As we’ve mentioned, Martha has her finger in every pie — even the cannabis oil industry. She partnered in a TV show with rap star Snoop Dogg (who has made many references to marijuana in his work), and earlier this year, partnered with a Canadian company for a line of products that incorporate Cannabis oil. “Are we allowed to talk about cannabis in this audience?” she said, probably referencing the government’s brutal stance on illegal drugs. “I read all about it. I don’t even want to go there. I want to go home.”

“I have no cannabis on me, by the way,” she said, prompting laughs and cheers from the audience.

Dressed in a simple beige shirt dress accented with baroque pearls, she also said, “As an entrepreneur, you just can’t get too sloppy. You also have to have that appearance, no matter what. You always have to make sure that you look good.”

The sense of appearance of course also bleeds into her business, which encourages a beautiful way of life. “If you start making things that are ugly, people are not going to want them. They don’t want stuff in their home that’s ugly, and you don’t want them to have anything that’s ugly.”

While her company kicked off and went public in the ’90s and started an advocacy for elegant and fun living, Martha Stewart’s world would seemingly crumble in 2004 for a conviction in insider trading. She was incarcerated for months, and she references the episode during her talk. “Not everybody survives a debacle like I had to go through. That’s when people were being sent to jail for infractions that were not really infractions, if you want to put it that way. It was a very, very tough time. First of all, I had most fabulous company, and I had a very serious sense of self-worth. Being sure of yourself, and believing in what you do and who you are, really helps. Plus I had a supportive family around me.”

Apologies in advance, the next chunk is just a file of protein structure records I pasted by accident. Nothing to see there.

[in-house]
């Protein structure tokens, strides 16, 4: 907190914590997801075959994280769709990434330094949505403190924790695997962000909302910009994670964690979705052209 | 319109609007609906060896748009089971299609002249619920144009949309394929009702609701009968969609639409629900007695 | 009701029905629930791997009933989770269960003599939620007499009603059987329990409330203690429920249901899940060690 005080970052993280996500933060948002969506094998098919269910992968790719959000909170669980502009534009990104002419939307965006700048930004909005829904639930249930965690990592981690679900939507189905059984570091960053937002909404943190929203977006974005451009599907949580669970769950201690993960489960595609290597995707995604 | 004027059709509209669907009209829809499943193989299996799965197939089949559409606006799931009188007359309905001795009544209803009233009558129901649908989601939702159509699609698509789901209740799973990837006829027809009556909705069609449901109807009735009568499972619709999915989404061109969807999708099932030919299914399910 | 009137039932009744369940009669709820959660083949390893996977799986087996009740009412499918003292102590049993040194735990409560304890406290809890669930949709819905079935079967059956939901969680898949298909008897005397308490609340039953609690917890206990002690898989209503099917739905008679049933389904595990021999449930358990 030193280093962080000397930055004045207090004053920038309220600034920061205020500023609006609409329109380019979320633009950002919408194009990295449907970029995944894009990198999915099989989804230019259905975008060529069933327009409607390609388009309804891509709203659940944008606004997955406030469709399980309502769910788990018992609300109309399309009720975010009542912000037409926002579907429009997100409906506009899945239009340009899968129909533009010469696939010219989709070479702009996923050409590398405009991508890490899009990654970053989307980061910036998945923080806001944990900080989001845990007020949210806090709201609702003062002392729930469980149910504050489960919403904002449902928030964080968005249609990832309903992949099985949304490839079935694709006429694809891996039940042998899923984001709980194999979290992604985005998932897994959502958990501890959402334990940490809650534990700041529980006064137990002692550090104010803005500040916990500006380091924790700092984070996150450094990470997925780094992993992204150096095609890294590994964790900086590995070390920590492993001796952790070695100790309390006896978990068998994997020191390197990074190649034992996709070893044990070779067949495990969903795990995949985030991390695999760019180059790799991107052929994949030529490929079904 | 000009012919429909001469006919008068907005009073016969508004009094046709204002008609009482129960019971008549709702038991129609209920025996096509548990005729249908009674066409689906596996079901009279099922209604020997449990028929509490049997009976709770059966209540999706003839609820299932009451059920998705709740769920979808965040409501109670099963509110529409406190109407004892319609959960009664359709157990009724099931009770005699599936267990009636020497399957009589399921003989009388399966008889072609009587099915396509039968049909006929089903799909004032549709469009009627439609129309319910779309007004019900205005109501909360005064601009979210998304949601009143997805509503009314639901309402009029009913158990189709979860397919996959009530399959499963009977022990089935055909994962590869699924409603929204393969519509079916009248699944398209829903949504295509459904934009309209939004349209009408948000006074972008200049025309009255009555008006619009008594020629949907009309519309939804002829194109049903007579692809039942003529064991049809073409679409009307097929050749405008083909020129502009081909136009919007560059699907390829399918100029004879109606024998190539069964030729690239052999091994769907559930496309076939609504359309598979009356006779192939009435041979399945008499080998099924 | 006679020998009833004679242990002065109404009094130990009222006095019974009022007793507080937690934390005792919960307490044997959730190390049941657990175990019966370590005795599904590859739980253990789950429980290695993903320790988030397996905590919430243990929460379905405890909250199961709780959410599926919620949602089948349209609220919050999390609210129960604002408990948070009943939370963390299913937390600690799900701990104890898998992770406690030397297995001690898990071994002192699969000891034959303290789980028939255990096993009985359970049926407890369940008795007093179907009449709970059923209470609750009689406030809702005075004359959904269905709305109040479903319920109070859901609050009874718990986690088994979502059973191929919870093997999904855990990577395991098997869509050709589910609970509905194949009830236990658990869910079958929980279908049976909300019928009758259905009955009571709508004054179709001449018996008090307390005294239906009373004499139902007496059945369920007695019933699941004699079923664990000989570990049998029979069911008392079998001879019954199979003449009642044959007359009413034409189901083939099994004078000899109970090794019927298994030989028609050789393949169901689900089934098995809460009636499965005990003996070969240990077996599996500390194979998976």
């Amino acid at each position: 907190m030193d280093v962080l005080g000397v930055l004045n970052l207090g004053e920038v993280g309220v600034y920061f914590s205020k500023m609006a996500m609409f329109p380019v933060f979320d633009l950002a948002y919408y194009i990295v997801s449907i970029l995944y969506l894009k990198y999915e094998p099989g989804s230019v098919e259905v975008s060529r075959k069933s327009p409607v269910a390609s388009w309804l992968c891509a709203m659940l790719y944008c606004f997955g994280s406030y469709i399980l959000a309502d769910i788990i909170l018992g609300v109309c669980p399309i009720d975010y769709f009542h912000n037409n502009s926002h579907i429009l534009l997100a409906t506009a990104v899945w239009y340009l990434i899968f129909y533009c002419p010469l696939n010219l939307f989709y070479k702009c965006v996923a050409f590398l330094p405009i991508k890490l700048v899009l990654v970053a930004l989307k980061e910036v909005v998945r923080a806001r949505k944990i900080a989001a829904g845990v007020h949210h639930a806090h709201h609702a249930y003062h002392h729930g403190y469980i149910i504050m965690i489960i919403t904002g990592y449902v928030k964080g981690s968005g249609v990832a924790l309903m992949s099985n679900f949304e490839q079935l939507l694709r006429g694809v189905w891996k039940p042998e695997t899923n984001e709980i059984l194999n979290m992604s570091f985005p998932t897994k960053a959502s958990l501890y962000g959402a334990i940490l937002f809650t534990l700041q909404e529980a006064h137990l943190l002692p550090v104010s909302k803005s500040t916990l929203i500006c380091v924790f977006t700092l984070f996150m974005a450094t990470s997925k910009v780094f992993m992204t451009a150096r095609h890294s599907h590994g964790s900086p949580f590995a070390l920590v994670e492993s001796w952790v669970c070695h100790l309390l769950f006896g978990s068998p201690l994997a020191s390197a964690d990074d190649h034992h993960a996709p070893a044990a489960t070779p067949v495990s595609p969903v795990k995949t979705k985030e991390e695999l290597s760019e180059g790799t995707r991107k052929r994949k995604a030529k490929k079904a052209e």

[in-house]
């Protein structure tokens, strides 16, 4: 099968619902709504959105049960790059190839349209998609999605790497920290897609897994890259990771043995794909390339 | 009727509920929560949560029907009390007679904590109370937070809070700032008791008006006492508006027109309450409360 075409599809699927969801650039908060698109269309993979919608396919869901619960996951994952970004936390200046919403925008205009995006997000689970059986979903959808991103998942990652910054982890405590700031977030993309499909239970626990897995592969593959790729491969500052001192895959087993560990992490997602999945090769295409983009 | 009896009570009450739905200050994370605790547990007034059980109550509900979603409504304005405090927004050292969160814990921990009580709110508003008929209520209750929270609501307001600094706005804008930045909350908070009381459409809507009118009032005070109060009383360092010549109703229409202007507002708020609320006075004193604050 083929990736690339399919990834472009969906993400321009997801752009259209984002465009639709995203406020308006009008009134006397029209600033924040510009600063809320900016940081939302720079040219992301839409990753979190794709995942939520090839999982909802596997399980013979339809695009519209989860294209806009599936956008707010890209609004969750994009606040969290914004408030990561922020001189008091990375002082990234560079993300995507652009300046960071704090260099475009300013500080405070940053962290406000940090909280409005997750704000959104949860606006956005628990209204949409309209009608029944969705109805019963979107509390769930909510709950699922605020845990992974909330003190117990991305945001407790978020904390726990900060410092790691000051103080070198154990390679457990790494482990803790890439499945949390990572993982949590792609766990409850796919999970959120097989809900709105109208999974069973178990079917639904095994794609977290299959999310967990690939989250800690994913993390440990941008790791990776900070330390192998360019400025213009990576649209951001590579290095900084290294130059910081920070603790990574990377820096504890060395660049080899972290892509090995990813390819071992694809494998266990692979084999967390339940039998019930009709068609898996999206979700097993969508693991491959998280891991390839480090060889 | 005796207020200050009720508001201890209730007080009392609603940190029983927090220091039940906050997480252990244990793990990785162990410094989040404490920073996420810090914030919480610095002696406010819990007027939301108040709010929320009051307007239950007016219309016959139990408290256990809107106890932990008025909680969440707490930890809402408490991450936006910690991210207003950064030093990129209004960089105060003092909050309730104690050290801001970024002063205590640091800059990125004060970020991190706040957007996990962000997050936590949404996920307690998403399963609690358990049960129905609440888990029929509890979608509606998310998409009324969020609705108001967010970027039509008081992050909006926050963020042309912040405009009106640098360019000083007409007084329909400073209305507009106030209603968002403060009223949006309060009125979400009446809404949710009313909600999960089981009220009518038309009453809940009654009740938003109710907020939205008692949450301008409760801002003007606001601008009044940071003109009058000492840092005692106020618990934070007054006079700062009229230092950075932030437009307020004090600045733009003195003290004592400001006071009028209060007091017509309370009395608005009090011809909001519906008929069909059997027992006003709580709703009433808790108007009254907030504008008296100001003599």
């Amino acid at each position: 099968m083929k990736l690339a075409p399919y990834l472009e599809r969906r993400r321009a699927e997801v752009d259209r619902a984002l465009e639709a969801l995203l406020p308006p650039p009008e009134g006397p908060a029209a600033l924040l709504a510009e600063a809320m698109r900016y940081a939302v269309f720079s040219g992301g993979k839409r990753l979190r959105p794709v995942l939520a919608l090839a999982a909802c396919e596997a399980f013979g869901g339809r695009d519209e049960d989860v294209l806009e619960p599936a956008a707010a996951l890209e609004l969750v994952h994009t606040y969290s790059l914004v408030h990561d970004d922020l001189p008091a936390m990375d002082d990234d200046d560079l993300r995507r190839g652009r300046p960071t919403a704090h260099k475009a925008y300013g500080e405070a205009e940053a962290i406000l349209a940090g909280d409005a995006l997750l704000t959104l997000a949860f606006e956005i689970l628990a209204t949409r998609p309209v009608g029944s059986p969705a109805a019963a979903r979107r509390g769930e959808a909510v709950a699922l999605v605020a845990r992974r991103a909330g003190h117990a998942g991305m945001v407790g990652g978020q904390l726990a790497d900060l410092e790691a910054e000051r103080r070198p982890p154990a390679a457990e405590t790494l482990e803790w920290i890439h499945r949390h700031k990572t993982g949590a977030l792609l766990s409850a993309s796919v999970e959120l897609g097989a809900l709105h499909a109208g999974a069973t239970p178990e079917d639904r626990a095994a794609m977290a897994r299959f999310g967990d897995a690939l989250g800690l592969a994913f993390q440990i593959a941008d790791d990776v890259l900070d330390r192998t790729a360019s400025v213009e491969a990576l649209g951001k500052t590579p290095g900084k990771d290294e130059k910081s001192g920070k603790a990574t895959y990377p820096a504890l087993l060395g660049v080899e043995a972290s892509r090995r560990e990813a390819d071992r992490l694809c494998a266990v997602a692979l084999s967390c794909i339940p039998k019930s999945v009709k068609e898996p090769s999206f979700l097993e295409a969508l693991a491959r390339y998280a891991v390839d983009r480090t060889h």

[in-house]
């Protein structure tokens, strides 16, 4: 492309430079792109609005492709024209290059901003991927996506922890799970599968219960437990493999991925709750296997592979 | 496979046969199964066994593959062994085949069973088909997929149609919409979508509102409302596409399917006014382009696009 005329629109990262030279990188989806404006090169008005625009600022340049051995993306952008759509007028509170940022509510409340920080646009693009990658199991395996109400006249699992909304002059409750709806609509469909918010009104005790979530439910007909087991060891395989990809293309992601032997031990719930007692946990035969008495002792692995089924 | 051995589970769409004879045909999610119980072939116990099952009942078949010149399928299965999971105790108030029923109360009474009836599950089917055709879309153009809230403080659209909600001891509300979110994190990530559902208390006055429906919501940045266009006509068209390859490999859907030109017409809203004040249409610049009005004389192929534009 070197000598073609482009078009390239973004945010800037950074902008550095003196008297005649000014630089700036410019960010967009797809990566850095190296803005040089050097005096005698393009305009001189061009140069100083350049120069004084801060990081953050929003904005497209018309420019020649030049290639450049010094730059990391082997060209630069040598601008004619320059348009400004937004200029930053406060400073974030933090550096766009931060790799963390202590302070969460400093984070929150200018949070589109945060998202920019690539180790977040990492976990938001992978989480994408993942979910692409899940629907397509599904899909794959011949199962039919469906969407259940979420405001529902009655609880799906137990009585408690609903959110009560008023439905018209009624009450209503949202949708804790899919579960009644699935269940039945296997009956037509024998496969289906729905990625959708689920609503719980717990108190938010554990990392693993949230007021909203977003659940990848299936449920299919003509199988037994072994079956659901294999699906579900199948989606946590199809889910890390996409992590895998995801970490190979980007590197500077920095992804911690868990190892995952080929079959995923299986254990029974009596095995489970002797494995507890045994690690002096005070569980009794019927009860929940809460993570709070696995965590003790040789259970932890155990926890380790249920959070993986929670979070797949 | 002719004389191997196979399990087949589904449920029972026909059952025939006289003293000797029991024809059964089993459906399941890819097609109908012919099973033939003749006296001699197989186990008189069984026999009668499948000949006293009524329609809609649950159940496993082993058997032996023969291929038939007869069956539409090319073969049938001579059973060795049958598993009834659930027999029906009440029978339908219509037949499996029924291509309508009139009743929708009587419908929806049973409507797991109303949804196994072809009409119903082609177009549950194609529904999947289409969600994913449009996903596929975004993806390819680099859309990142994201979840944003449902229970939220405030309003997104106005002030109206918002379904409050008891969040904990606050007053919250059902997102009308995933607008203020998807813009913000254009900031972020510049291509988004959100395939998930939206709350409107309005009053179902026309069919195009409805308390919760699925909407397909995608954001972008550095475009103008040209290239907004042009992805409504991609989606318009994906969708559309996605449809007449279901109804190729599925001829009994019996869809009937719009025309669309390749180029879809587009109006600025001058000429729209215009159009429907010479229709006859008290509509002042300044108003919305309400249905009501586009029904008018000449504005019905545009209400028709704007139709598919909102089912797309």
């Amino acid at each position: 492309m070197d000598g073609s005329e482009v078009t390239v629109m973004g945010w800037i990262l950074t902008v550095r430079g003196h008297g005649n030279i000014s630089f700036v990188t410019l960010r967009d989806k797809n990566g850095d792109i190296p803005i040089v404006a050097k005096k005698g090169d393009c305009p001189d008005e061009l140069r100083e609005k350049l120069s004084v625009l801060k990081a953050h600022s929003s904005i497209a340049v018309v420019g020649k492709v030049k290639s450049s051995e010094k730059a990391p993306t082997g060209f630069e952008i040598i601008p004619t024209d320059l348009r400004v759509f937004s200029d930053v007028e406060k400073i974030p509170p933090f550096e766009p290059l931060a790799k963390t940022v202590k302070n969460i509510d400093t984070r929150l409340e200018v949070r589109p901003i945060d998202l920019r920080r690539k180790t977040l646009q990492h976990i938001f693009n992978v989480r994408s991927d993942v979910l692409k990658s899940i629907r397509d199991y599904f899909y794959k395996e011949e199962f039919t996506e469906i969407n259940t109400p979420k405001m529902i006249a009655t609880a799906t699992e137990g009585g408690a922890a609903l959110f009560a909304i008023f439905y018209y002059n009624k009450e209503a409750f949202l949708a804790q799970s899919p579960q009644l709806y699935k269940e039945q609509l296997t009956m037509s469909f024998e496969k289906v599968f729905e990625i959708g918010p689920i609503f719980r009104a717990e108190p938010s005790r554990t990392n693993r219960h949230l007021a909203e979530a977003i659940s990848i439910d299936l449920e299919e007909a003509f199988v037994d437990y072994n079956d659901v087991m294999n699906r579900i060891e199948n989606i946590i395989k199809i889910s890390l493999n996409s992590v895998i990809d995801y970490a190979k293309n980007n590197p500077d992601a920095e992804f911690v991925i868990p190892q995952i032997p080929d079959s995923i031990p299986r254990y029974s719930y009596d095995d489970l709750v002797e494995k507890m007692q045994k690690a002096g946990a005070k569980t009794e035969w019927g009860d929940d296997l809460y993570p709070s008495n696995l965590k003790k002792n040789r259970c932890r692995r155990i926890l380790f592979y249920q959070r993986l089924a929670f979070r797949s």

It’s interesting how Martha weaponized her femininity: she lived in a masculine world of bankers and brokers and lawyers. But Martha parlayed her skills at what many consider to be the most feminine of pursuits: lifestyle and domesticity, and built an empire from there — one that has bested and outperformed many others. “I think women should rule the world,” she said. Of course, there were some trade-offs: while responding “Nope” to a question if she had any regrets, she did say, “I think my marriage suffered terribly as a result. But I think I also had a very creepy husband.” The audience applauded.

“Living is such a vast subject. It’s limitless,” she said of her brand. “It was a big enough idea to make a business out of it.” While her business isn’t as big as Steve Jobs’s Apple, she says that “it’s as far-reaching.” Showing another photograph from her presentation, one of herself holding a basket of linens, she said, “Homekeeping isn’t about housekeeping, it’s not a chore. Homekeeping is an art form.” No less than Steven Spielberg agreed with her, she recalled in a story. “A home can change season to season, it can change year to year… but keeping it vital to your own interpretation of what a home should be is something we can all pay attention to.”